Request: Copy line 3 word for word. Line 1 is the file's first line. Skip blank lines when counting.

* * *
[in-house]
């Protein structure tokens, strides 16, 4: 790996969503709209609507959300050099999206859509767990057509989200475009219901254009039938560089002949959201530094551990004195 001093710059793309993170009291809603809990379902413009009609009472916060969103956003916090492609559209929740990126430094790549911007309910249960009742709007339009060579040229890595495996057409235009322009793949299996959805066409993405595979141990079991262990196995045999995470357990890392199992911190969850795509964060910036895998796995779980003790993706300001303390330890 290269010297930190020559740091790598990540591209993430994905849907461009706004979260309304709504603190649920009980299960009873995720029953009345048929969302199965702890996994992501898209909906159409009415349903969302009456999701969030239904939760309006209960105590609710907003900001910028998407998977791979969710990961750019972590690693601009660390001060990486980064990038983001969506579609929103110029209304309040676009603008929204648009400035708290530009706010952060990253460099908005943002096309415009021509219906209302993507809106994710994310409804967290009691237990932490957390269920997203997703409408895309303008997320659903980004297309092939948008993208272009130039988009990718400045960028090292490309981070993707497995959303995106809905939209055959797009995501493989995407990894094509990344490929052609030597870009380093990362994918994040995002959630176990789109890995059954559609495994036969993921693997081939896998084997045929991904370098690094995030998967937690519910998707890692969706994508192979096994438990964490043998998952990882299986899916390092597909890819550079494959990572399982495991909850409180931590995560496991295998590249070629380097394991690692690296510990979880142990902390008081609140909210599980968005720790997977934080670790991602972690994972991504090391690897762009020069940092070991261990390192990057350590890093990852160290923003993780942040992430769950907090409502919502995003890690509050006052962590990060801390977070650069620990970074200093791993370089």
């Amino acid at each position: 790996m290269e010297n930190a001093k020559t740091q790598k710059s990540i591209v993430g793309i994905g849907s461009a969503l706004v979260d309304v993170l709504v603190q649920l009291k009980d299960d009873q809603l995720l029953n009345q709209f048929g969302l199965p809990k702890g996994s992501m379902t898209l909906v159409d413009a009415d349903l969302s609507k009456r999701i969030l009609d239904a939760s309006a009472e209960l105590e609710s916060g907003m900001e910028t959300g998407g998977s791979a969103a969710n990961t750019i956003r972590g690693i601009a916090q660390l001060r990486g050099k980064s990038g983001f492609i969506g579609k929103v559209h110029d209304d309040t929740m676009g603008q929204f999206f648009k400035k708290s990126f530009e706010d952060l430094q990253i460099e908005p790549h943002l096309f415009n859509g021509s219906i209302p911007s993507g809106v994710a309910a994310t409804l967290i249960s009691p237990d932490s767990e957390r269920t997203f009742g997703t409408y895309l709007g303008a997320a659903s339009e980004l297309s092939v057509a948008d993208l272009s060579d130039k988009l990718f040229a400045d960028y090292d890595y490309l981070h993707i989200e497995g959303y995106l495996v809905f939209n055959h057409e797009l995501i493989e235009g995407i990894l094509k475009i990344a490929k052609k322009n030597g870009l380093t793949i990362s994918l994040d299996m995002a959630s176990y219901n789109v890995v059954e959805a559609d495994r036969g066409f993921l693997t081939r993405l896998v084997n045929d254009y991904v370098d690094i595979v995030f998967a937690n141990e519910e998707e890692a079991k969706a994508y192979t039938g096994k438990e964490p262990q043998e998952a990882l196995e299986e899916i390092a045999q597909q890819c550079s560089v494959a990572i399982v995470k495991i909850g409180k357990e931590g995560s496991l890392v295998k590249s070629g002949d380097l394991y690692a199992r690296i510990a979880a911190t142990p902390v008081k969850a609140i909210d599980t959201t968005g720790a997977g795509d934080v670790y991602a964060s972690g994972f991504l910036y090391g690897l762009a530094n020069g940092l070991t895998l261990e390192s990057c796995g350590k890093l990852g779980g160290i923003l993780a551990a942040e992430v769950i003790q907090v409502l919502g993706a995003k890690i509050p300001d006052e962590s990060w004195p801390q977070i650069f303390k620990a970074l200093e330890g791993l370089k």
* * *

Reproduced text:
């Amino acid at each position: 790996m290269e010297n930190a001093k020559t740091q790598k710059s990540i591209v993430g793309i994905g849907s461009a969503l706004v979260d309304v993170l709504v603190q649920l009291k009980d299960d009873q809603l995720l029953n009345q709209f048929g969302l199965p809990k702890g996994s992501m379902t898209l909906v159409d413009a009415d349903l969302s609507k009456r999701i969030l009609d239904a939760s309006a009472e209960l105590e609710s916060g907003m900001e910028t959300g998407g998977s791979a969103a969710n990961t750019i956003r972590g690693i601009a916090q660390l001060r990486g050099k980064s990038g983001f492609i969506g579609k929103v559209h110029d209304d309040t929740m676009g603008q929204f999206f648009k400035k708290s990126f530009e706010d952060l430094q990253i460099e908005p790549h943002l096309f415009n859509g021509s219906i209302p911007s993507g809106v994710a309910a994310t409804l967290i249960s009691p237990d932490s767990e957390r269920t997203f009742g997703t409408y895309l709007g303008a997320a659903s339009e980004l297309s092939v057509a948008d993208l272009s060579d130039k988009l990718f040229a400045d960028y090292d890595y490309l981070h993707i989200e497995g959303y995106l495996v809905f939209n055959h057409e797009l995501i493989e235009g995407i990894l094509k475009i990344a490929k052609k322009n030597g870009l380093t793949i990362s994918l994040d299996m995002a959630s176990y219901n789109v890995v059954e959805a559609d495994r036969g066409f993921l693997t081939r993405l896998v084997n045929d254009y991904v370098d690094i595979v995030f998967a937690n141990e519910e998707e890692a079991k969706a994508y192979t039938g096994k438990e964490p262990q043998e998952a990882l196995e299986e899916i390092a045999q597909q890819c550079s560089v494959a990572i399982v995470k495991i909850g409180k357990e931590g995560s496991l890392v295998k590249s070629g002949d380097l394991y690692a199992r690296i510990a979880a911190t142990p902390v008081k969850a609140i909210d599980t959201t968005g720790a997977g795509d934080v670790y991602a964060s972690g994972f991504l910036y090391g690897l762009a530094n020069g940092l070991t895998l261990e390192s990057c796995g350590k890093l990852g779980g160290i923003l993780a551990a942040e992430v769950i003790q907090v409502l919502g993706a995003k890690i509050p300001d006052e962590s990060w004195p801390q977070i650069f303390k620990a970074l200093e330890g791993l370089k």